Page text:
Mara starts new running career

When I retired from elite competition in February this year, it came at the end of several frustrating years of injury and disappointing performances. I was well and truly done with running. But when I returned to work, I quickly realised how much I missed running and all the positive things it brings. I’ve been lucky to have benefitted from all those positive things, and want to help other people to do the same.

So I decided to switch career paths, and have now started working self-employed on various running-related projects. This will include qualifying and practising as a coach, writing, running more myself (speed to be determined!), delivering workshops, speaking and commentating, amongst other things. I’m really excited to be starting out on this new adventure, and being more involved with the running world again.

I’ve wasted no time getting going, and last Saturday I gave a talk at the Awards evening at my old club – Headington Road Runners in Oxford where I grew up. HRR set me off on my running journey all those years ago so it was great to go back and meet familiar faces and see how the club has grown. HRR is celebrating its 25th birthday - a real milestone - which we all marked in style by dancing the night away to a true ‘80s disco (sorry, all photographic evidence has been censored). Blimey it fair took me back….

Mara retires from elite competition

“All good things must come to an end…”, and so it is for my career as an elite athlete and marathon runner. After careful thought, I’ve decided to retire from elite competition, and finally hang up my racing shoes. I’ve been very fortunate to have enjoyed several years as an athlete at the sharp end of world marathon running, which I would not have missed for anything. But I feel now is the right time to move on to new challenges, and the next chapter in my life. I will continue running as a recreational runner, and am looking forward to training and participating in running events at a manageable, and enjoyable level. I will soon return to working at the Foreign & Commonwealth Office – and continuing to represent the UK as “the running diplomat”!

The life of an elite athlete is full of excitement, adrenaline, surprises, dreams, and enjoyment. As a marathon runner I have fulfilled my childhood dream of becoming an Olympian; experienced the thrill of winning an international marathon (Osaka, 2008); represented Great Britain with pride; won a Commonwealth Games bronze medal (Melbourne 2006); and become the second fastest UK marathon runner ever (London, 2009 – 2:23:12). I feel like the luckiest person alive to have experienced these wonderful things. But I was only one small part of a long-standing team effort. I thank sincerely, and am extremely grateful to, all the people and organisations who have helped me along the way, especially my husband, Shige, and my sponsors. Without their patience, encouragement, insights, expertise, and support, there’s no doubt I would not have become an elite athlete. Thank you very, very much!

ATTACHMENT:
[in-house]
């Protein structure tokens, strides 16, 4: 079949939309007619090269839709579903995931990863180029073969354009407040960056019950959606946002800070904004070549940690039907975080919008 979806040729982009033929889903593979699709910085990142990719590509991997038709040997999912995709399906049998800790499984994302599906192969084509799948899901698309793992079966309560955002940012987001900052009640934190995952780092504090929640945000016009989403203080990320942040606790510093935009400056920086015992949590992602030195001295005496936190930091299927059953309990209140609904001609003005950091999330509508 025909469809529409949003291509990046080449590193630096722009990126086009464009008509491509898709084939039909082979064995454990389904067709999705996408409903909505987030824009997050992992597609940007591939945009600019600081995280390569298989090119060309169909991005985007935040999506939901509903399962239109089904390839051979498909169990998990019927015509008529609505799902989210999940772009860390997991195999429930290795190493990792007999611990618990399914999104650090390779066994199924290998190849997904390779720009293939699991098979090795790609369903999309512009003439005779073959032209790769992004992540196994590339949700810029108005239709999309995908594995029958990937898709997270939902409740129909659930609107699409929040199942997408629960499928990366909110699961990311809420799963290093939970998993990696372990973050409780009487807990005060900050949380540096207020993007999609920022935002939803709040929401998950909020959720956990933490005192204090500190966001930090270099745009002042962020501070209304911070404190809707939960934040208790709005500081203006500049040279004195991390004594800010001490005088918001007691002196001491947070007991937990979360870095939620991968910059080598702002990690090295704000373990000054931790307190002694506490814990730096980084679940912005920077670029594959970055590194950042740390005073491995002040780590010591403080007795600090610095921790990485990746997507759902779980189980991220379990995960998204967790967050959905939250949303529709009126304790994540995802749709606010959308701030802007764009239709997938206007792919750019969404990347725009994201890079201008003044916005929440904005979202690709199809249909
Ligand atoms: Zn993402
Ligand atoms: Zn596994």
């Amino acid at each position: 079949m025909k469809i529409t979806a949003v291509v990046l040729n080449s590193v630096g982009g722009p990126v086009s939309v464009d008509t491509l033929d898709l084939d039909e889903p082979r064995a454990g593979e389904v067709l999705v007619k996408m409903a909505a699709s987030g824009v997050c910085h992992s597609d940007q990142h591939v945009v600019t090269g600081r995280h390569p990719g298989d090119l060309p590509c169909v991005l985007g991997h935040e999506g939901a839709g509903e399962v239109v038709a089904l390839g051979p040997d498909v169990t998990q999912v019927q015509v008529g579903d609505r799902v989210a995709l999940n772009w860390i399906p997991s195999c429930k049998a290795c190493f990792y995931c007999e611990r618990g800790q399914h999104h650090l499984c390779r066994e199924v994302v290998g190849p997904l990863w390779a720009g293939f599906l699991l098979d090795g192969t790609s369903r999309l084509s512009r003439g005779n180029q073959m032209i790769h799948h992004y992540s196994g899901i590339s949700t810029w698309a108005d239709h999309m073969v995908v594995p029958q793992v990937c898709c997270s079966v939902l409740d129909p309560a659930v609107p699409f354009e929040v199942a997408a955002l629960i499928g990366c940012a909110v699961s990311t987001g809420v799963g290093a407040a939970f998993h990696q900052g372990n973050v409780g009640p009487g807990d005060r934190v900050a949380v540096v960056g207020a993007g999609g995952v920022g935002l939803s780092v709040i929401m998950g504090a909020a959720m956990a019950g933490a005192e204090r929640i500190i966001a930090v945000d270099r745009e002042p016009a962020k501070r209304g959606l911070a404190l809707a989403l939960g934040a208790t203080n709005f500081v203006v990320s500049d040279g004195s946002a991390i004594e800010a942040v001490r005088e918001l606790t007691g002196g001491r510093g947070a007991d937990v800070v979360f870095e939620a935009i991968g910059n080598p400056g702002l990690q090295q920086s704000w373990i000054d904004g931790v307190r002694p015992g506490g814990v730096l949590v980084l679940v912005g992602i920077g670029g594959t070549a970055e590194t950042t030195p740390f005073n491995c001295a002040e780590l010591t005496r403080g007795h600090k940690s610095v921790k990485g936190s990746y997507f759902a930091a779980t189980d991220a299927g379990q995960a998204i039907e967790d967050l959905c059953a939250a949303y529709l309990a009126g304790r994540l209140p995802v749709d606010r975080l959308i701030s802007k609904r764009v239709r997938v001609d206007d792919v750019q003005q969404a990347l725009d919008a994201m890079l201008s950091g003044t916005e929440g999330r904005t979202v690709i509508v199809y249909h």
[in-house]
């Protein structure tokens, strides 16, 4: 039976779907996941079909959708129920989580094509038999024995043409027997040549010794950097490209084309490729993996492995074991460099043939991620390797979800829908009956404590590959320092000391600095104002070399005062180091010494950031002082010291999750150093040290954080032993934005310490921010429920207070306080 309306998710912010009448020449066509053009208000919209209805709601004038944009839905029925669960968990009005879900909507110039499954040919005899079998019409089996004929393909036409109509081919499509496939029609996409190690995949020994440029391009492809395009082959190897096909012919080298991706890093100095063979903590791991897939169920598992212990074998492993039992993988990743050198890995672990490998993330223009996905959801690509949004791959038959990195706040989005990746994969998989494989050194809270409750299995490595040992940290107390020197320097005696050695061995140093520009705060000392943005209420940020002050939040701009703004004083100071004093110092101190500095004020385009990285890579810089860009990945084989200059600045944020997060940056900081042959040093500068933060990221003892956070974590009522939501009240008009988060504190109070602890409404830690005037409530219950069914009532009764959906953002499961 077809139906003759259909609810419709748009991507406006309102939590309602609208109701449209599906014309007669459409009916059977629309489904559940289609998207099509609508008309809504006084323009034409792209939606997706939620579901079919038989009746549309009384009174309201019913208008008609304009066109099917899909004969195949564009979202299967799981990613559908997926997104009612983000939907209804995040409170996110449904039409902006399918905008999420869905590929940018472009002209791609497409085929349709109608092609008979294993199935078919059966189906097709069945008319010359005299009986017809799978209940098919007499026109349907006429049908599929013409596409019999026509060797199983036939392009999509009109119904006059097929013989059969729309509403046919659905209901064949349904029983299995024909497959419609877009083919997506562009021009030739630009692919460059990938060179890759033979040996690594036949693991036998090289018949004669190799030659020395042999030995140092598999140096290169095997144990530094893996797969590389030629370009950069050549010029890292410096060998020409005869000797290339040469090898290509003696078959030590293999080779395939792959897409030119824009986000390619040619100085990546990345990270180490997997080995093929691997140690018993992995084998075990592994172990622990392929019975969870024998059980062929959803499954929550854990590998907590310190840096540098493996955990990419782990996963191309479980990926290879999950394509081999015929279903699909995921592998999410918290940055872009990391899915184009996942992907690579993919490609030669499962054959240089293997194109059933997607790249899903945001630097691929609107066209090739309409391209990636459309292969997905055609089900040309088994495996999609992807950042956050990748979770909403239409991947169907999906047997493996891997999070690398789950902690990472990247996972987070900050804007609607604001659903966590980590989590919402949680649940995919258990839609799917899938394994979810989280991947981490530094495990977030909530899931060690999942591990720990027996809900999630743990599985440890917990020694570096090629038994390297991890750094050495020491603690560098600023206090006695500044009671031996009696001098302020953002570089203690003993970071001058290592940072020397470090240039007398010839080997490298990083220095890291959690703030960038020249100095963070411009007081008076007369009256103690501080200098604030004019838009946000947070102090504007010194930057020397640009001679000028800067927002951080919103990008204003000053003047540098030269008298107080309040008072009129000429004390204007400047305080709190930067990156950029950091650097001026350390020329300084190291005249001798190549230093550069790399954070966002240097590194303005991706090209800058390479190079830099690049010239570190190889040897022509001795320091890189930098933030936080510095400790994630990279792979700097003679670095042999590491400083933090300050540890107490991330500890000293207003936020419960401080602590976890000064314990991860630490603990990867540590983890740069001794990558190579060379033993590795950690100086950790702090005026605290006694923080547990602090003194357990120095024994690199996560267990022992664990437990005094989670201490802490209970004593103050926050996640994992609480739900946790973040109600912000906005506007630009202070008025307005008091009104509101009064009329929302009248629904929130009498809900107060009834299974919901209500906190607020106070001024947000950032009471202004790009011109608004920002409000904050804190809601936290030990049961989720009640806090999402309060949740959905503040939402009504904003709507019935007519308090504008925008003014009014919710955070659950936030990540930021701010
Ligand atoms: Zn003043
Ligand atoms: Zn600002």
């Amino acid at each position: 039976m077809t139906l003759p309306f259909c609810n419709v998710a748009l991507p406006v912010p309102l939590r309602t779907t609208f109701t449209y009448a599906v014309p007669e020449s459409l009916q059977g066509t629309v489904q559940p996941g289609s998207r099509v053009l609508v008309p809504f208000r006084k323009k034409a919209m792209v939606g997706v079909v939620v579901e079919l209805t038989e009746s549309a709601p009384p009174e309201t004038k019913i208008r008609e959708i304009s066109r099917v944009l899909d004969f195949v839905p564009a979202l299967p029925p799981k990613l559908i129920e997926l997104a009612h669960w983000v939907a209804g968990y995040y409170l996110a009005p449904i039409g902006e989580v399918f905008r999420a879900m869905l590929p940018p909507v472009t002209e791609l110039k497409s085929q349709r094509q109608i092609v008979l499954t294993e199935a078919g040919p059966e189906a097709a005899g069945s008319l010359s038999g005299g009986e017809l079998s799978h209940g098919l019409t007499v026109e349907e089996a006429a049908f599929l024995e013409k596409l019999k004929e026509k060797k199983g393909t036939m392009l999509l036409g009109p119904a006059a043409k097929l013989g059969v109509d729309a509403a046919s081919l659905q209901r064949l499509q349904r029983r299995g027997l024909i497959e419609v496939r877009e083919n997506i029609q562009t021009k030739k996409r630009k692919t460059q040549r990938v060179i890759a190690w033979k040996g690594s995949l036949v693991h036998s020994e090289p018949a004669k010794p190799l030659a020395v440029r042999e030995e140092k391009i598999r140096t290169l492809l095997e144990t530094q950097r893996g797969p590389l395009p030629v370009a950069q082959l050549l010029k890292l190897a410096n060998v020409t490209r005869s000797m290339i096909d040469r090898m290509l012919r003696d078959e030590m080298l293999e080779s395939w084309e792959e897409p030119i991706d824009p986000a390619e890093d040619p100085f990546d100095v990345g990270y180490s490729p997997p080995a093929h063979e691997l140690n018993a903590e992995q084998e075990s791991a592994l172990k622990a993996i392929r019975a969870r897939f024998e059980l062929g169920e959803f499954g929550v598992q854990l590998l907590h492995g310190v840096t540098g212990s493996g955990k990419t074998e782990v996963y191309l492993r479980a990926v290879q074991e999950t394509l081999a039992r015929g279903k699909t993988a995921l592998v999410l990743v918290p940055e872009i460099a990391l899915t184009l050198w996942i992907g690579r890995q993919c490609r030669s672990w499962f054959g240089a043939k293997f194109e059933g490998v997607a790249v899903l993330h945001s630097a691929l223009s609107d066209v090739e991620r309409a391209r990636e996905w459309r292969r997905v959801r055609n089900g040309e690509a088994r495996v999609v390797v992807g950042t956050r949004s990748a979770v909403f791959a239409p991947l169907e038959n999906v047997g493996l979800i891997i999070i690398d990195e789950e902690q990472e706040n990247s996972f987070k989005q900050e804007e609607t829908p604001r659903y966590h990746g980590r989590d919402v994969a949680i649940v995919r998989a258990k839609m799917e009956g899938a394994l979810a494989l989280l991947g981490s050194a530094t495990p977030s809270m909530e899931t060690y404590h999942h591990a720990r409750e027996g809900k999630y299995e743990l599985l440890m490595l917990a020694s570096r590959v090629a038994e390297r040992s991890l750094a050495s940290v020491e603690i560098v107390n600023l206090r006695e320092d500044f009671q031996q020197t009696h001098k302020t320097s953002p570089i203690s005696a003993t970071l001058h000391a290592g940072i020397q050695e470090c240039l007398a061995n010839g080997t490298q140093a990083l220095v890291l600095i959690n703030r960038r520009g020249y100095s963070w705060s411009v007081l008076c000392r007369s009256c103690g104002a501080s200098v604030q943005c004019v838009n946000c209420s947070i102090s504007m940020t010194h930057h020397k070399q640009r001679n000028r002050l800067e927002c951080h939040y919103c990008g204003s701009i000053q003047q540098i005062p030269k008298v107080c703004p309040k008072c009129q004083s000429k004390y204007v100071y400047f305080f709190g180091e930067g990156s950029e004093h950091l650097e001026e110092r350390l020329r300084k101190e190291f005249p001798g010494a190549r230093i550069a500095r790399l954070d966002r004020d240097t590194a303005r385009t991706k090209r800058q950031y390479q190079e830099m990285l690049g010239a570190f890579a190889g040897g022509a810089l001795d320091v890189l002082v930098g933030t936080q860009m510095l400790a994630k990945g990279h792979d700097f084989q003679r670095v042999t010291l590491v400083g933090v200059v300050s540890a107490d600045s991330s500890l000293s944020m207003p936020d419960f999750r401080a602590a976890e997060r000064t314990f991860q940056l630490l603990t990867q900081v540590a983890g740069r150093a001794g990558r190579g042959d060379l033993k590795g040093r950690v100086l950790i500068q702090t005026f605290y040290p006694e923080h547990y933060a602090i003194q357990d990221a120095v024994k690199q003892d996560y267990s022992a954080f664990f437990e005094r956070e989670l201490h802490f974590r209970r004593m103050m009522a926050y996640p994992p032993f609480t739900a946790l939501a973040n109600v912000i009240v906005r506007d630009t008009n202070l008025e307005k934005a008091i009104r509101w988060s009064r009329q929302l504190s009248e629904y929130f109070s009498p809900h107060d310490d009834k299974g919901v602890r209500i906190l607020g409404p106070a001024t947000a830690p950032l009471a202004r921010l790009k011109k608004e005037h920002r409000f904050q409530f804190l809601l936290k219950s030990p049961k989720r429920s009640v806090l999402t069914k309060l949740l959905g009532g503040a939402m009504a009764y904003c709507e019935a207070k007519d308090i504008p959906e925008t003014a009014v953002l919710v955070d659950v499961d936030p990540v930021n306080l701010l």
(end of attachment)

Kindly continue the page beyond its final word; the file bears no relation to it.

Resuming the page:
During my marathon career, I have learned many things not just about running, but about life and how to get the best out of yourself – for example creating & maintaining motivation; how to set goals and reach them; always doing your best no matter what; and how to overcome setbacks. Running is an enormous toolbox for life if we can figure out how to tap into it. Looking ahead, I hope I can help other people to get the best out of themselves, and enjoy doing it, through running.

Resting up

With the Olympics behind us now, I’ve been catching up on some much-needed rest. Getting my injured foot better has been the top priority but I’ve also been trying to recover from the 18 months of mental and physical exertion which got me to the Olympics. While still on a long journey of any kind, the adrenaline keeps you going but once it’s over and you can relax, fatigue really sets in! Fortunately we’re in August, when everyone seems to be relaxing and enjoying themselves, so I’ve been making the most of the summer holiday mood.